That will do it for this first Wednesday in December. Please share your thoughts and suggestions with me by calling (318) 332-8653 or dropping an email to email@example.com. Recently published Observations columns are found below and older ones are archived on our Facebook page. Visit Observations on Facebook, and click on Photos, where columns are listed by date. To print this week’s column, right-click anywhere on content and select Print.
Wednesday, November 28, 2018
If you noticed, last week the bdcradio.com web site took on a new look. Marion Hall, Sean Johnson and the folks at SatCom have worked on it for several weeks. Mr. Radio, Tedd Dumas, made the improvements come about and we thank him for that.
And with the improved site, comes a new weekly column, “Reflections” by Jerry Pierce, External Vice-President of Northwestern State University.
I first met Jerry, a native of Springhill, many years ago when both of us studied Journalism at Northwestern. He is a first-class writer and I urge you to read his column each week.
He talks about many things, but also reflects on life in the slower lane, the old days, folks he’s met along life’s road and so many other interesting things.
Jerry was graduated from Northwestern with a degree in journalism in 1961. He then moved to New Orleans where he was sports editor for the Times-Picayune.
He went to work at Northwestern on Sept. 13, 1965. In September 2015, Jerry was honored on his 50th Anniversary at Northwestern. Today, he is healthy, hardy and just as active as when I first met him. He has been and still is a great asset to Northwestern.
At Northwestern he has been a professor of journalism, Executive Assistant to the President, Director of Informational Services, and Sports Information Director.
If you’ll read his column today, you will become a regular reader. Welcome aboard, Jerry.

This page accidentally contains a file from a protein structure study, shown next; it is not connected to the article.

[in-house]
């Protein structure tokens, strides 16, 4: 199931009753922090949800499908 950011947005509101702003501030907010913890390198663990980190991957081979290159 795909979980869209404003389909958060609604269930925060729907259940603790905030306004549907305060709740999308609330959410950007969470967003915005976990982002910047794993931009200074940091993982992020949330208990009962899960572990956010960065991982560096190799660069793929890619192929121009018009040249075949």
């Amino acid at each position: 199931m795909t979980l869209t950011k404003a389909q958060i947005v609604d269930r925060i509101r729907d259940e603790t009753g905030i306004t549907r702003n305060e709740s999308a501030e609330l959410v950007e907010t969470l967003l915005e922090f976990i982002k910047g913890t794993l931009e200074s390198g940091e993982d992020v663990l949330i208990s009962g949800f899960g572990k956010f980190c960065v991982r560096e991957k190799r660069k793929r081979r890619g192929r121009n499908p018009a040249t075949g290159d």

Former Sabine Tax Assessor Conrad Cathey continues his battle to get five governing bodies in Sabine Parish to postpone property tax elections until the Sabine Tax Assessor re-assesses all property, as directed by the Louisiana Tax Commission. The work is to be completed by August of next year.
“Observations” has carried information on his stance in two previous columns.
It is apparent that the taxing governing bodies are not going to postpone the votes. So now, the only recourse the people (that is the tired, ole taxpayers) have is to vote “No” on Dec. 8.
A “No” vote will produce the same result as if the governing bodies had simply waited to see how much extra monies will come in after the new assessments are complete. It may be their needs will be met with those extra funds. If not, an election can be held then on the taxes they are asking for.
Signs Along Life’s Highway
It is interesting to note that the Many Police Department posted this on Facebook just before Thanksgiving. It announced that the Police Department would be closed from Wednesday, Nov. 21, at 3 p.m. until Monday, Nov. 26, at 8 a.m.
Say what?! Surely Mayor Ken Freeman and the Many Town Council didn’t approve this.
Never heard of anything like it before.
Amanda Lambert stated on Facebook that this never happened when her husband Dean or son Ron were Chief of Police.
Well, some folks are at work and some aren’t.
Early voting for the Dec. 8 election is currently underway in the Registrar of Voters Office at the Sabine Parish Courthouse at 400 Capitol St. in Many. Early voting continues through Dec. 1.